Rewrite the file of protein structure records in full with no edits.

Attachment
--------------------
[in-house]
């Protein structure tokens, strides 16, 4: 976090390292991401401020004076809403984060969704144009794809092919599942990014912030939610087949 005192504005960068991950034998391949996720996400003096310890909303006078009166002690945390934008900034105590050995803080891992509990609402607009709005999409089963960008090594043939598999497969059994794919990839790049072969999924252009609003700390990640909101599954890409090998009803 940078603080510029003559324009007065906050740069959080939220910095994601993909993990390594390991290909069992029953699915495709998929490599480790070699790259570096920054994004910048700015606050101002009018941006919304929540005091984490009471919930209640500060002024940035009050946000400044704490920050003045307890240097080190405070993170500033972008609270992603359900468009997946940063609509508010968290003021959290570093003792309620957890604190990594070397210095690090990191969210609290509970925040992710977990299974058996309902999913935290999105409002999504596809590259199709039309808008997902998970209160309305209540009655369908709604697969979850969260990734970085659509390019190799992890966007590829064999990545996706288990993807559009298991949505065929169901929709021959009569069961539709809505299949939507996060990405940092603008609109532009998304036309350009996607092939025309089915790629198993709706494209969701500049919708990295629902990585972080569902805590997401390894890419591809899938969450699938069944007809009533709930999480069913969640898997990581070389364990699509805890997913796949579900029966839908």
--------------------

[in-house]
């Protein structure tokens, strides 16, 4: 976090390292991401401020004076809403984060969704144009794809092919599942990014912030939610087949 005192504005960068991950034998391949996720996400003096310890909303006078009166002690945390934008900034105590050995803080891992509990609402607009709005999409089963960008090594043939598999497969059994794919990839790049072969999924252009609003700390990640909101599954890409090998009803 940078603080510029003559324009007065906050740069959080939220910095994601993909993990390594390991290909069992029953699915495709998929490599480790070699790259570096920054994004910048700015606050101002009018941006919304929540005091984490009471919930209640500060002024940035009050946000400044704490920050003045307890240097080190405070993170500033972008609270992603359900468009997946940063609509508010968290003021959290570093003792309620957890604190990594070397210095690090990191969210609290509970925040992710977990299974058996309902999913935290999105409002999504596809590259199709039309808008997902998970209160309305209540009655369908709604697969979850969260990734970085659509390019190799992890966007590829064999990545996706288990993807559009298991949505065929169901929709021959009569069961539709809505299949939507996060990405940092603008609109532009998304036309350009996607092939025309089915790629198993709706494209969701500049919708990295629902990585972080569902805590997401390894890419591809899938969450699938069944007809009533709930999480069913969640898997990581070389364990699509805890997913796949579900029966839908």